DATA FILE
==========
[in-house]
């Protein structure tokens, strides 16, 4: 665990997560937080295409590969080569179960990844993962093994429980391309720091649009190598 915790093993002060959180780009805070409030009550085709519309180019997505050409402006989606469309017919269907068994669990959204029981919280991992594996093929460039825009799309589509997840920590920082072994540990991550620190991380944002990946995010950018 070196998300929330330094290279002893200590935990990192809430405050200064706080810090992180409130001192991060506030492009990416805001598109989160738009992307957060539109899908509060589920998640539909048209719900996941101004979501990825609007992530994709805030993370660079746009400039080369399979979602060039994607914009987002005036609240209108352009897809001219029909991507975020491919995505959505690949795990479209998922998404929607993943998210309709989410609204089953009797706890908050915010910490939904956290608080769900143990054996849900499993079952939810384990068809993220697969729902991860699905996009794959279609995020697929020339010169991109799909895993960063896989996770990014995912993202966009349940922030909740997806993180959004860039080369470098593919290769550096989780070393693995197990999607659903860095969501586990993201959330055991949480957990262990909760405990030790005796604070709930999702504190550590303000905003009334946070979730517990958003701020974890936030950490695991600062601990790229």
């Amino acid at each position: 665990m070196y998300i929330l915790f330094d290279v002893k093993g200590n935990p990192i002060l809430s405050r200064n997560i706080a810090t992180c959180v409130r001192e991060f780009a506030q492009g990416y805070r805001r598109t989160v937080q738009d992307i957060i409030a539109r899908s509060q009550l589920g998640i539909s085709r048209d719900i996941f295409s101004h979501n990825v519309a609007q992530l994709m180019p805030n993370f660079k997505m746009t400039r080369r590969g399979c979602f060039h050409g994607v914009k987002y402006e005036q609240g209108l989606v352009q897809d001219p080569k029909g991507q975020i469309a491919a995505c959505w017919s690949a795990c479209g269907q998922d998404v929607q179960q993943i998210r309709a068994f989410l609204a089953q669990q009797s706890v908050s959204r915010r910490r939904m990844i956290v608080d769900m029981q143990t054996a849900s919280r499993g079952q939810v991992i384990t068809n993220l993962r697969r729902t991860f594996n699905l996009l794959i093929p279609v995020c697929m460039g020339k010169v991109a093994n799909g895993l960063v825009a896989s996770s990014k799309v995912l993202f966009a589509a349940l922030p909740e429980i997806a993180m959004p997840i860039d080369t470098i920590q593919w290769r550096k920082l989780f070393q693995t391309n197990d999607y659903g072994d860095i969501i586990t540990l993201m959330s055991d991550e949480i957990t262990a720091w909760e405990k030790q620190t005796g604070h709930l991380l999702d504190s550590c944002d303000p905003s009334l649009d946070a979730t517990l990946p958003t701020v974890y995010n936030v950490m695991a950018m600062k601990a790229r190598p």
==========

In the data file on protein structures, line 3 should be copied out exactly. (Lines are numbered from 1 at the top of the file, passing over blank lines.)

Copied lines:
């Amino acid at each position: 665990m070196y998300i929330l915790f330094d290279v002893k093993g200590n935990p990192i002060l809430s405050r200064n997560i706080a810090t992180c959180v409130r001192e991060f780009a506030q492009g990416y805070r805001r598109t989160v937080q738009d992307i957060i409030a539109r899908s509060q009550l589920g998640i539909s085709r048209d719900i996941f295409s101004h979501n990825v519309a609007q992530l994709m180019p805030n993370f660079k997505m746009t400039r080369r590969g399979c979602f060039h050409g994607v914009k987002y402006e005036q609240g209108l989606v352009q897809d001219p080569k029909g991507q975020i469309a491919a995505c959505w017919s690949a795990c479209g269907q998922d998404v929607q179960q993943i998210r309709a068994f989410l609204a089953q669990q009797s706890v908050s959204r915010r910490r939904m990844i956290v608080d769900m029981q143990t054996a849900s919280r499993g079952q939810v991992i384990t068809n993220l993962r697969r729902t991860f594996n699905l996009l794959i093929p279609v995020c697929m460039g020339k010169v991109a093994n799909g895993l960063v825009a896989s996770s990014k799309v995912l993202f966009a589509a349940l922030p909740e429980i997806a993180m959004p997840i860039d080369t470098i920590q593919w290769r550096k920082l989780f070393q693995t391309n197990d999607y659903g072994d860095i969501i586990t540990l993201m959330s055991d991550e949480i957990t262990a720091w909760e405990k030790q620190t005796g604070h709930l991380l999702d504190s550590c944002d303000p905003s009334l649009d946070a979730t517990l990946p958003t701020v974890y995010n936030v950490m695991a950018m600062k601990a790229r190598p």